High school principal kills student paper in Ky. - WDRB 41 Louisville News

High school principal kills student paper in Ky.


PADUCAH, Ky. (AP) -- A western Kentucky high school administrator spiked the 2011 senior edition of the student newspaper, saying it was an effort to prevent a disturbance and the paper's production was unsupervised.

Heath High School Principal Jon Reid said he confiscated 600 copies of the Heath Post on May 20 because there were "sensitive issues" included in the edition and distribution to students was potentially damaging. Reid had the papers seized no more than 20 minutes after distribution.

"There should have been an adult to look over it," Reid said. Seniors Chelsea Harris, Sarah Quarles and Lexy Gross produced the edition over two months. Quarles told The Paducah Sun that the confiscation was "offensive."

"I cared because I put so much work into it. It wasn't right at all," Harris added.

Adam Goldstein, attorney advocate for the Student Press Law Center in Arlington, Va., agrees the action was not only unfair, but said it was illegal.

Constitutional free speech laws give students the right to publish anything they want as long as it does not create a physical disturbance that would hinder the school's instructional environment, such as a protest, walkout or bomb threat, Goldstein said.

"The real simple principle here, that I think the school should take to heart, is if you have to ask if it's a disruption, it's a not a disruption," he said. "Orderly complaints aren't going to cause a problem. The idea that something that can be disruptive in a way that nobody but the principal notices is laughable. It doesn't even approach what the legal standard is."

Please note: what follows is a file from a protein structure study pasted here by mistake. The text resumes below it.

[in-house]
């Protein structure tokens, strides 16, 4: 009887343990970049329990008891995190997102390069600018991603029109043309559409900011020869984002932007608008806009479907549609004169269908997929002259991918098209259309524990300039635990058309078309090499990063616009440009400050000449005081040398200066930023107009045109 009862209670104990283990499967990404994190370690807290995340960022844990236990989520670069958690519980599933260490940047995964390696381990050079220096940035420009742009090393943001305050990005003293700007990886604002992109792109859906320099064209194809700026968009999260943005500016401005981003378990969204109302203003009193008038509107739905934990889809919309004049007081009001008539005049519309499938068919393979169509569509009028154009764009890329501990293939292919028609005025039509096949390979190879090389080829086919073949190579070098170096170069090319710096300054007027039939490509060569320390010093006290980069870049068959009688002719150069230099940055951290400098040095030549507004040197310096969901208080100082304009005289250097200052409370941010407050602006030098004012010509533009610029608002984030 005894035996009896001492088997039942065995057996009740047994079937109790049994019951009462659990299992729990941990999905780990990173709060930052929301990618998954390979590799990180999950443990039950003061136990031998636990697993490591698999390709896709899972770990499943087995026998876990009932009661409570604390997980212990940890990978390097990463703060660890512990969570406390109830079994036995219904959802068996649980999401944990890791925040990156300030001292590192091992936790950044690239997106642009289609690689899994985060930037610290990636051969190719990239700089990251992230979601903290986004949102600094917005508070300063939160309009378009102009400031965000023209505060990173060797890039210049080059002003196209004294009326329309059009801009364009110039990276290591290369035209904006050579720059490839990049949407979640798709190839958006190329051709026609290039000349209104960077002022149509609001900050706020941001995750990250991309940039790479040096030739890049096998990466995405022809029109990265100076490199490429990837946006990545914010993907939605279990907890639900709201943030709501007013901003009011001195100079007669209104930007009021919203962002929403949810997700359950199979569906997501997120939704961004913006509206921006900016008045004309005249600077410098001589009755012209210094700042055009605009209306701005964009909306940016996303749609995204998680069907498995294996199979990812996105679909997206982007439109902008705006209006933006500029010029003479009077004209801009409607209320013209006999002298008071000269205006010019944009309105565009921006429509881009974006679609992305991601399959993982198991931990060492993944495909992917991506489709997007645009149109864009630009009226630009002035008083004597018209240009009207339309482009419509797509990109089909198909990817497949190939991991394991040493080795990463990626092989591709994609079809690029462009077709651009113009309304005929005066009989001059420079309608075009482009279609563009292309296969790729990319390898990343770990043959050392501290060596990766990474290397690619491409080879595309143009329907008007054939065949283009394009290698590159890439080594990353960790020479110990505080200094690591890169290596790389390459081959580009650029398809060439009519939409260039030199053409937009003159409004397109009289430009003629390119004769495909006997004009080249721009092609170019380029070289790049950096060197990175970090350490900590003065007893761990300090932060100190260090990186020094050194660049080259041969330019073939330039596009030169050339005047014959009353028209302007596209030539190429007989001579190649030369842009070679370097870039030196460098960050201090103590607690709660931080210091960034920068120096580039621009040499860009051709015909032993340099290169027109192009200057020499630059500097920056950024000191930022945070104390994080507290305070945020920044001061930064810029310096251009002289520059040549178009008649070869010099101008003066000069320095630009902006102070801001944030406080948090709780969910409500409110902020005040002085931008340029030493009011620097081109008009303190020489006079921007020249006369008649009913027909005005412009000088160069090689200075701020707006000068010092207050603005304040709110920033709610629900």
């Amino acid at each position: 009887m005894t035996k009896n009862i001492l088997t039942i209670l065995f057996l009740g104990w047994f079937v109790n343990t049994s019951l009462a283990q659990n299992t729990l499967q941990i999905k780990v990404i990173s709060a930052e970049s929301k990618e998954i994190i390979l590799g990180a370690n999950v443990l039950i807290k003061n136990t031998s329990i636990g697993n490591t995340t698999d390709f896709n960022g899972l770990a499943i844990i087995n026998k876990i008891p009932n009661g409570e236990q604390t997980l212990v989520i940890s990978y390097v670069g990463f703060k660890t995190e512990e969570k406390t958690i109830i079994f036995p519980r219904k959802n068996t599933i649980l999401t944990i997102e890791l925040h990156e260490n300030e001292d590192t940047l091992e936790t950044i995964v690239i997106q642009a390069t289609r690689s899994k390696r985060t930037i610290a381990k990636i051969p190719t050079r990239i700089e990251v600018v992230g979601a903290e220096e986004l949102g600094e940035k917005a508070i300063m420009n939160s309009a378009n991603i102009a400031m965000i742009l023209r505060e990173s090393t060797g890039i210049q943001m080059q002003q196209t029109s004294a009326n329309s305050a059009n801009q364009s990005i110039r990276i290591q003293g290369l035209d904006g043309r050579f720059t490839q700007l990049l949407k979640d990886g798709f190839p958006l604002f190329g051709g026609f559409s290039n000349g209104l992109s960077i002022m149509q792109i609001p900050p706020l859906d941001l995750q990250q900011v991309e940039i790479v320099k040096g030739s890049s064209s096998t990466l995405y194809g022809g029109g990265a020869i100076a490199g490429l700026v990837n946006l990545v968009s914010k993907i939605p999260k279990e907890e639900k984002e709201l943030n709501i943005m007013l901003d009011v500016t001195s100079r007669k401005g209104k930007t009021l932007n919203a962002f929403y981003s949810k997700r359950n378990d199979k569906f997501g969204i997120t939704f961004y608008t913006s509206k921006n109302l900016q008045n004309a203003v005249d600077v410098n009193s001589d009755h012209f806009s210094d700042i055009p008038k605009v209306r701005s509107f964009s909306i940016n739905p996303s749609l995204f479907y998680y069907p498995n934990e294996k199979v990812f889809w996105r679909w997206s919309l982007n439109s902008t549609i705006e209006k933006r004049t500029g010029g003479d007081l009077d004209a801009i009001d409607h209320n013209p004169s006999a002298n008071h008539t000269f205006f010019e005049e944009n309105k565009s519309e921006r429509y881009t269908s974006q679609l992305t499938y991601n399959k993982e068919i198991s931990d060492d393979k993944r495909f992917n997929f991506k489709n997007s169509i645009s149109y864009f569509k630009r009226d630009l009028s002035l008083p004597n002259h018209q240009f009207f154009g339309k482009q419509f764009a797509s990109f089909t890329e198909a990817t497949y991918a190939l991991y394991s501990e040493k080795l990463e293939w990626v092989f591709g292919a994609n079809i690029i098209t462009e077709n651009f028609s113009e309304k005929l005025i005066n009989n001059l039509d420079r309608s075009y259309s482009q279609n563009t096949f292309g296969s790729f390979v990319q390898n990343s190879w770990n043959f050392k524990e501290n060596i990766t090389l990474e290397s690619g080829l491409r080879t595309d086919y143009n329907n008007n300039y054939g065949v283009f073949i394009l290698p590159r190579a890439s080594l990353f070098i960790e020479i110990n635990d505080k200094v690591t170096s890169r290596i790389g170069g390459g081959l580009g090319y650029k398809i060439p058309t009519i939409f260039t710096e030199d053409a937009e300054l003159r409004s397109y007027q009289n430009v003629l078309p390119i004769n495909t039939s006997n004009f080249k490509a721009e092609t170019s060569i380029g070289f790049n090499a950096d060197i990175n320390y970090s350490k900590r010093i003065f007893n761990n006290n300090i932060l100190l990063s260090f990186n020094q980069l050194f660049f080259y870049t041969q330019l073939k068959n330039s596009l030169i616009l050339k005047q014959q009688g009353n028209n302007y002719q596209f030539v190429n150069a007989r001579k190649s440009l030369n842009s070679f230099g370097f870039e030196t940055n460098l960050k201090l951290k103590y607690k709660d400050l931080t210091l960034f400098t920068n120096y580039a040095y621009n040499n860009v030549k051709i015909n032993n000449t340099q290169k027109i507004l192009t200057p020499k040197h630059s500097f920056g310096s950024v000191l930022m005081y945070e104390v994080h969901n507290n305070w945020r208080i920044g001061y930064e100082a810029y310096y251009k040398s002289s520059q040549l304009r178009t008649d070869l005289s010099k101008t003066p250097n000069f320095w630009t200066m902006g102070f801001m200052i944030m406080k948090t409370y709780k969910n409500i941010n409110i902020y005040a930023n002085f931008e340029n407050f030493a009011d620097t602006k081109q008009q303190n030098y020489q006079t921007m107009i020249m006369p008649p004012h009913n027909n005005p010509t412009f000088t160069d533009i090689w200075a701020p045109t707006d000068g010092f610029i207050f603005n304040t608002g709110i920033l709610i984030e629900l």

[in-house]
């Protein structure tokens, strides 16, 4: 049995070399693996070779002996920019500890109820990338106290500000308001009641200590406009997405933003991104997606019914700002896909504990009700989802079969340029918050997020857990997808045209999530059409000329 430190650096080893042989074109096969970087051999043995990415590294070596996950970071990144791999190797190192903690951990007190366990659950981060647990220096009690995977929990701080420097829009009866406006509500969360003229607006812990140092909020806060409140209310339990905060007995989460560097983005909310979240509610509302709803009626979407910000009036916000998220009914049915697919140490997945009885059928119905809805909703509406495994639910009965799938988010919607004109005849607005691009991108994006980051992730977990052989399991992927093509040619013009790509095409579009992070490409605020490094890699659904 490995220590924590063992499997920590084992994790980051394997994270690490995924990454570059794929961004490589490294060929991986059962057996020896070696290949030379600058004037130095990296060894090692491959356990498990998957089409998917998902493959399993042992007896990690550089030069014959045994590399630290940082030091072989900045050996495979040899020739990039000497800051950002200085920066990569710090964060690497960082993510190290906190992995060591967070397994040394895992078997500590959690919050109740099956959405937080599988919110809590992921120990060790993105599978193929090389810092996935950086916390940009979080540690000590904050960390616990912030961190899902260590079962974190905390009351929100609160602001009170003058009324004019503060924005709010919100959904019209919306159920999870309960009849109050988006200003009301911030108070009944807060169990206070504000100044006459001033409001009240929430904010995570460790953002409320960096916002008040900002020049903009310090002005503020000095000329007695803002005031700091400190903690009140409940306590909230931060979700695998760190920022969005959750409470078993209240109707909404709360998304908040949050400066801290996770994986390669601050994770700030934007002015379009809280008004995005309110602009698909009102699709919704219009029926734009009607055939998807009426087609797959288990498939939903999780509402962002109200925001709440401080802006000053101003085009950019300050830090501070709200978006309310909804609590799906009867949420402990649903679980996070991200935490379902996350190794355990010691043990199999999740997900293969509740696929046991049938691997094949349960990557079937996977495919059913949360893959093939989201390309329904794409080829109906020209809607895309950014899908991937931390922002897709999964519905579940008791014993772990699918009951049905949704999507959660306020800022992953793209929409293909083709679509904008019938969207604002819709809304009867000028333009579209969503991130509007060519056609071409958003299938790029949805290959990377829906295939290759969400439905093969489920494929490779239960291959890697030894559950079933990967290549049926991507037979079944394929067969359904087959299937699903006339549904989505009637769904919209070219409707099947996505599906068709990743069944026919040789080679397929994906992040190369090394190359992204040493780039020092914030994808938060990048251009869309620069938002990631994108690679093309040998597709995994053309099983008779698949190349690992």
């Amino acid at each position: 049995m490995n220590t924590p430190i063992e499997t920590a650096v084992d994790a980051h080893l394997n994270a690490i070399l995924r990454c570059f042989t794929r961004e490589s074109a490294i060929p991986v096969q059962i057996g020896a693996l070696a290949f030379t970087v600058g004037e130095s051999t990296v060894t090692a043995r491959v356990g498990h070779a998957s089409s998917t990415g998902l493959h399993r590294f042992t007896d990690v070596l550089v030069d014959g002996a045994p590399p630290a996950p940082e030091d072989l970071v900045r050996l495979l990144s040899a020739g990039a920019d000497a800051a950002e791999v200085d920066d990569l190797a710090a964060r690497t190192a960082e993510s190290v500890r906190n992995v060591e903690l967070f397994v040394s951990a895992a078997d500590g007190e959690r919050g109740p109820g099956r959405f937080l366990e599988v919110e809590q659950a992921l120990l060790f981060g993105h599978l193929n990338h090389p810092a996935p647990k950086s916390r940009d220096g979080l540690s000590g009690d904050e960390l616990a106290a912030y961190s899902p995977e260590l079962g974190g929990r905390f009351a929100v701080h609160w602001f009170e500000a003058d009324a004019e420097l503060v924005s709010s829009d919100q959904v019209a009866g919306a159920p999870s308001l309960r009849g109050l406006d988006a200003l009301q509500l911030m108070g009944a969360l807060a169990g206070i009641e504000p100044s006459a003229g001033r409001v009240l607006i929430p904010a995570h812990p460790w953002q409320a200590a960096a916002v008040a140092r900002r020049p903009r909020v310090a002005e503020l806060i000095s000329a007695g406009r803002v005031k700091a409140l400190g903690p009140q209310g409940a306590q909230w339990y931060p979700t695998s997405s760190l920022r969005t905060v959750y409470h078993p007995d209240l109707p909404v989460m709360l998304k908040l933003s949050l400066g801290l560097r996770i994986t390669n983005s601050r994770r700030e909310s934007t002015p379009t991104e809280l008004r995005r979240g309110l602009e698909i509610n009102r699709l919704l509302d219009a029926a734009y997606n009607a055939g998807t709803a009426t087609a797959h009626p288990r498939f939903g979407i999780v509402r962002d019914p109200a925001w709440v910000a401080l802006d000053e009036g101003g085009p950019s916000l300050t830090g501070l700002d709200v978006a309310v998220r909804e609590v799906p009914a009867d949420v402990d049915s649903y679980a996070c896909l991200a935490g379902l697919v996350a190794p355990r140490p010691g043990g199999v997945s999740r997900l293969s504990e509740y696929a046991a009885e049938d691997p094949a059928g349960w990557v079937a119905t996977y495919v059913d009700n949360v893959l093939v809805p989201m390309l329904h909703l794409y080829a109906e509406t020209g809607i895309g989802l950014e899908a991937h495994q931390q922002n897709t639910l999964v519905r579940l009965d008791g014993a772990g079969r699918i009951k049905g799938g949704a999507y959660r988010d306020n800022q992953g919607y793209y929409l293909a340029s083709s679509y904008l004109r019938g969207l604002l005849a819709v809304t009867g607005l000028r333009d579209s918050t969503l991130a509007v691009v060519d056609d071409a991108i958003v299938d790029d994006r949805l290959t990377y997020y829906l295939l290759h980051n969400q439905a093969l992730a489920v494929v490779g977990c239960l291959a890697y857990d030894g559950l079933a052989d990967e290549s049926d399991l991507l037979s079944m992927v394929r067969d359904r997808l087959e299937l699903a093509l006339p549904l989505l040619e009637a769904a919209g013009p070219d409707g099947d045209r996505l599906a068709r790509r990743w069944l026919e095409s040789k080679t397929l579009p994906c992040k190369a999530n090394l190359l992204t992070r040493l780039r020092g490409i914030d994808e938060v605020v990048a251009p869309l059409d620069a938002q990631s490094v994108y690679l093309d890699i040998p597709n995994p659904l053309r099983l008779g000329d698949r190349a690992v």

Harris, Quarles and Gross, who have since graduated from Heath, say they do not plan to pursue the matter, but still believe it was wrong and unfair for Reid to pull the papers.

Molly Goodman, director of public relations for McCracken County Schools, said Reid was within his rights to pull the papers.

Goodman said a board policy based on a state law gives the principal the right to take any action he believes would prevent the disruption of the educational process.

Board attorney Gorman Bradley said a Kentucky anti-bullying law further defends this right. Under that law, he said that anything considered bullying, which includes joking that the subject may find offensive, applies.

"If he thought the law's been violated he has a right to pull it," Bradley said of Reid.

The law includes a section that specifically addresses written communication. Bradley explained that a student newspaper differs from a regular newspaper under the statute in that a community newspaper can print content that would be considered bullying under free speech laws while a student newspaper cannot.

Reid explained that two senior students, a male and a female, visited the guidance counselor's office in tears barely five minutes after the papers went out that day. He said that prompted him to find out who wrote and distributed the publication.

Upon meeting with Harris and Gross, as Quarles was out sick the day the papers came out, Reid then learned that no teacher or adult had edited the content. He promptly ordered the girls to collect the copies back.

Reid said that while the seniors were no longer in class at that point, all the underclassmen were still preparing for finals, and he did not want to allow something that could potentially hinder their study time.

"I just thought it was a good safety measure to protect the learning environment of the other students because we already had two who were so upset," he said.

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